High Earth Orbit

Introduction Membership HEO Advocacy The Bottom Line About Me Resume (C.V.)

Recently the incumbent candidates for director released a statement that it takes more than large sums of money to get a HEO satellite in orbit and they have the experience to make it happen.  I find this comment peculiar at best. To date, every AMSAT HEO has been an international collaboration with AMSAT-DL playing a prominent role. AMSAT’s current ITAR/EAR policy prohibits ANY international collaboration.  Does AMSAT really have the experience to get to HEO? There are not too many volunteers around from AO-40. Even if there were, a HEO satellite today would look very different than any of the previous Phase 3 satellites.  What attributes or talents do the incumbents have that make them vital to a HEO satellite project ? I can’t think of any. Both of their time with AMSAT centered around operating activities not technical. I’m sure they both have good organizational skills, but I don’t see that as a unique asset. As a senior principal engineer with the largest operator of geostationary satellites in the world, I have a vague idea of what it takes to get a satellite into a high earth orbit.

 I agree it takes more than money to get a satellite in a HEO orbit but it still takes lots of money. AMSAT raised over a million dollars to get AO-40 launched. That was a long time ago under very different leadership. The current leadership has not been very successful in obtaining large monetary donations. It seem odd to me the incumbent board members would chastise another director that has been successful raising significant donations for AMSAT, IEEE, ORI, GNU Radio, and several other organizations. NASA is probably not going to give us a subsidized ride into a HEO orbit. This means AMSAT will need to purchase a launch of it’s own satellite or purchase space as a hosted payload on a commercial satellite.   This is going to require major funding the likes of which AMSAT has never seen.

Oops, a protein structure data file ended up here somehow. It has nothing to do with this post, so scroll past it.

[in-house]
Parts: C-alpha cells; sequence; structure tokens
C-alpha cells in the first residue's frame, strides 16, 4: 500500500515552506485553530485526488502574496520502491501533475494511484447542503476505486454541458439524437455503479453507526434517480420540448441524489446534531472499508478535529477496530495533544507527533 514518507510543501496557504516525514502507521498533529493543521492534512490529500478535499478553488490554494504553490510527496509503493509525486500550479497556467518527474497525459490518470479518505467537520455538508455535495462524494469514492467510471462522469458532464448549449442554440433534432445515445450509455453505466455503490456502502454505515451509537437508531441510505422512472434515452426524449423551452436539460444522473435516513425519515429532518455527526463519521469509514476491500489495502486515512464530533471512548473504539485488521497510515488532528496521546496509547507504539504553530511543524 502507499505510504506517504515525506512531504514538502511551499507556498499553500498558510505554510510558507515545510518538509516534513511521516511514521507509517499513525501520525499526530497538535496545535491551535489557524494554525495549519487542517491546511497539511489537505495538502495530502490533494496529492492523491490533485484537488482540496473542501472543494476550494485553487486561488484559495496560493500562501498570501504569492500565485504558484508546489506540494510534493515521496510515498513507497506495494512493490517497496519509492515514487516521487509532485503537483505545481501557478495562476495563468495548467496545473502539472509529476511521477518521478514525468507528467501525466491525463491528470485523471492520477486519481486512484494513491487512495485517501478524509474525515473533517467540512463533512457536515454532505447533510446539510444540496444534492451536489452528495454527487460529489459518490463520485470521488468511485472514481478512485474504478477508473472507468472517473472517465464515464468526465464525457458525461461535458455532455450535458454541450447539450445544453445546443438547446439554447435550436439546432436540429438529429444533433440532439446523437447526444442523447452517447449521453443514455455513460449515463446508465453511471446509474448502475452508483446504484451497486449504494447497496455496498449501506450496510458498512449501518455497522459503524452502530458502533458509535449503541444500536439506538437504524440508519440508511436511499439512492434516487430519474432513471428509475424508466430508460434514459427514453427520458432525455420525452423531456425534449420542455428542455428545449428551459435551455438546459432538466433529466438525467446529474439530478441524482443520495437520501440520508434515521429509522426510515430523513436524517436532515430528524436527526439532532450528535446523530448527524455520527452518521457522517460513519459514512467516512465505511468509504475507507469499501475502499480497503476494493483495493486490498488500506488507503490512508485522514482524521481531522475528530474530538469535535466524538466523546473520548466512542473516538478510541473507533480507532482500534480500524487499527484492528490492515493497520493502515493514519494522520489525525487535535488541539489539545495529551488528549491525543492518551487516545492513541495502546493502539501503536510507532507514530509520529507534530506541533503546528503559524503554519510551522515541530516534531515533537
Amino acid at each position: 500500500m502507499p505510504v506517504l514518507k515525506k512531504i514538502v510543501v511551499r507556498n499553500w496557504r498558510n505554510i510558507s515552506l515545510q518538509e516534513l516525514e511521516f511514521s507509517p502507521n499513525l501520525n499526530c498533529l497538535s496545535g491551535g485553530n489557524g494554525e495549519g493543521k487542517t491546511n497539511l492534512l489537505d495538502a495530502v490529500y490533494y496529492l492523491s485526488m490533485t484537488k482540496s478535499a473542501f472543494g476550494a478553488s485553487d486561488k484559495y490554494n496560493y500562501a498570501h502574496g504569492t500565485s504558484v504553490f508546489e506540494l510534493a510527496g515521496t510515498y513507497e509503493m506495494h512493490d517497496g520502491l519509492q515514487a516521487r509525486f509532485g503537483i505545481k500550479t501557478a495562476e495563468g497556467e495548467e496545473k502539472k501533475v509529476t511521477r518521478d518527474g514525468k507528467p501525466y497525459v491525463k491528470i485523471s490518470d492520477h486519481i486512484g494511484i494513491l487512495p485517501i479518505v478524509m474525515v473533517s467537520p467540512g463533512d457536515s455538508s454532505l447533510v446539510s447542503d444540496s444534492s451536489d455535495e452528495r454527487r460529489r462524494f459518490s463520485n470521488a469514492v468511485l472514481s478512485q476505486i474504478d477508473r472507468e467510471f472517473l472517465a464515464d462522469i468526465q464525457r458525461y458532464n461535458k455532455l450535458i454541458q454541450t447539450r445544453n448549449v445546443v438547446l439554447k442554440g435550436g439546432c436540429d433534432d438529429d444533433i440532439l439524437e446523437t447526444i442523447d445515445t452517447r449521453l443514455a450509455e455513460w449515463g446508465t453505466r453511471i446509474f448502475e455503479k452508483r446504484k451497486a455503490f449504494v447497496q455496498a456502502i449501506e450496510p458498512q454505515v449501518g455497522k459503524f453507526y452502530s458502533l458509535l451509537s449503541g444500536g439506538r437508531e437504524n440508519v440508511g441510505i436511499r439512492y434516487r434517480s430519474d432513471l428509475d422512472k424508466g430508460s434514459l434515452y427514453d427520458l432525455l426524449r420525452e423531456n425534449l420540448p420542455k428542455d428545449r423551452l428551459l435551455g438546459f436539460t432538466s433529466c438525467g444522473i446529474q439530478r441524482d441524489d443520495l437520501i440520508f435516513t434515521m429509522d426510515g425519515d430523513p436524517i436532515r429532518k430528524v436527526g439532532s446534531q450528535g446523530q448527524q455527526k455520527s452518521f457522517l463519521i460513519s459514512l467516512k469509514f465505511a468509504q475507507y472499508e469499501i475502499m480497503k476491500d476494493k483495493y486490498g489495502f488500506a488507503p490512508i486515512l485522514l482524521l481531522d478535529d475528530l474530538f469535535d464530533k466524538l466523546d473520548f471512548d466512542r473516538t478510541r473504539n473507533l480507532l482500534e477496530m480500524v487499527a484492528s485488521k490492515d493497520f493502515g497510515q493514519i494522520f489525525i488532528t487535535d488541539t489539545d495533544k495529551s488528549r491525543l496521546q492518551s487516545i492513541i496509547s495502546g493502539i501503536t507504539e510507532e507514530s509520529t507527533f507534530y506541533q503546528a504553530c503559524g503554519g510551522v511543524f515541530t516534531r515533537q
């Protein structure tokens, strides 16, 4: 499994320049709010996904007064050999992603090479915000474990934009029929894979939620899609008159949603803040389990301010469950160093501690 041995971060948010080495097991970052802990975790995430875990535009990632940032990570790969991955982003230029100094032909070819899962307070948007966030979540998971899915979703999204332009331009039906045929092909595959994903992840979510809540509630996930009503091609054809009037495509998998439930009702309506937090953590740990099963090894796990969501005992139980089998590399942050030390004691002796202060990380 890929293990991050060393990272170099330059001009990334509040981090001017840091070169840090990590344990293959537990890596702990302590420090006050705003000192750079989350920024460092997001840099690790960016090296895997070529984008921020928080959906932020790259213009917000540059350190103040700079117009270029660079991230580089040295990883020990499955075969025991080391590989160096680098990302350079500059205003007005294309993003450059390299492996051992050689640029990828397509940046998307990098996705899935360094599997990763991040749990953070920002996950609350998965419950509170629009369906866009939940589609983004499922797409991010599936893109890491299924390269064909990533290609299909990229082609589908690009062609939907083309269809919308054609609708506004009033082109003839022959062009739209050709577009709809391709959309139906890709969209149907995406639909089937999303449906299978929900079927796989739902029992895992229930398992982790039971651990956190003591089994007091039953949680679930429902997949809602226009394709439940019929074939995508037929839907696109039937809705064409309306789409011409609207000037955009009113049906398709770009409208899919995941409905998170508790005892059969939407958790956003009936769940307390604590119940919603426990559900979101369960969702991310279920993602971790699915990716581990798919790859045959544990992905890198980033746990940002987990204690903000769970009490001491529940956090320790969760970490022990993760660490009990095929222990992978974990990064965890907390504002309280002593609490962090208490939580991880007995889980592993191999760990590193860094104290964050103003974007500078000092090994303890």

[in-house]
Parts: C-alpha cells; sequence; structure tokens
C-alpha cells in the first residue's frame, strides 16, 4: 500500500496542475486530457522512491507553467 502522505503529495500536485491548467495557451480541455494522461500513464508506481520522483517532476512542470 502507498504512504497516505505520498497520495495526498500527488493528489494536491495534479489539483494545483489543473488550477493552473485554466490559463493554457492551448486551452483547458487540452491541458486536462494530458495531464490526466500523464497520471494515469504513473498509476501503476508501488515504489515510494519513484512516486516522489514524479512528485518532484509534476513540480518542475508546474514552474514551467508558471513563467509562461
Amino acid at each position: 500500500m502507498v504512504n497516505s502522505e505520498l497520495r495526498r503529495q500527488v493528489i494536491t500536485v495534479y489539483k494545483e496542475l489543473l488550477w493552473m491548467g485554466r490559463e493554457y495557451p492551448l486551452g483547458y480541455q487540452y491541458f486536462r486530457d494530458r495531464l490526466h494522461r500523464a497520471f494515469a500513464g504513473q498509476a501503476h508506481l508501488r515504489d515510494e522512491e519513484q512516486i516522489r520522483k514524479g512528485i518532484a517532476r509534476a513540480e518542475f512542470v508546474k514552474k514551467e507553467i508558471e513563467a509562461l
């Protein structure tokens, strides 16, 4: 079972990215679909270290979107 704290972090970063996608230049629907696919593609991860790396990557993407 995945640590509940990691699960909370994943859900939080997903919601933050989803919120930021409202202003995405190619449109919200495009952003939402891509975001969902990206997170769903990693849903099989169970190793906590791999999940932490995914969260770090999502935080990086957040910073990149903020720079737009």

There are going to be a large number GEO satellite launches over the next three years to locations over the United States. If AMSAT proposed a compelling payload that was interesting to a commercial operator they might be inclined to offer a reduced cost for a hosted payload.  To be clear, a linear transponder or any other kind of analog transponder would NOT be an interesting payload. 

The incumbent candidates tout their experience is required about getting to HEO. We are still having trouble at LEO. Half of the Fox series satellites had technical problems, one was DOA. I understand that space is a difficult endeavor even for people that build $300 million satellites. These satellites all had the same basic design but two had issues. HEO is going to be a lot harder than that.  Part of the GOLF project is a so called Radiation Tolerant IHU. Unfortunately the processor being used is not completely radiation tolerant. It’s a commercial chip with some high reliability features. It may be able to recover from a Single Event Upset but will not be able to withstand the Total Ionizing Dose found at higher altitudes. Microcontrollers that can operate in these environments use special fabrication methods that the RT-IHU does not have. So why is this being put on a satellite intended for higher orbit? This controller would be very good for a LEO but is unsuitable for MEO/HEO/GEO orbits. Doesn’t anybody on the board understand this? Is there no engineering oversight? My opinion is that this goes back to the good-ole-boys club mentality.  The VPE and the person heading up the RT-IHU are both part of the club so whatever they decide goes, even if it’s not in the best interest of the organization. Putting this so called RT-IHU into a HEO satellite would be a million dollar failure.  If you elect me to the board of directors I would move to re-instate monthly board meetings that would include reports from all VP’s .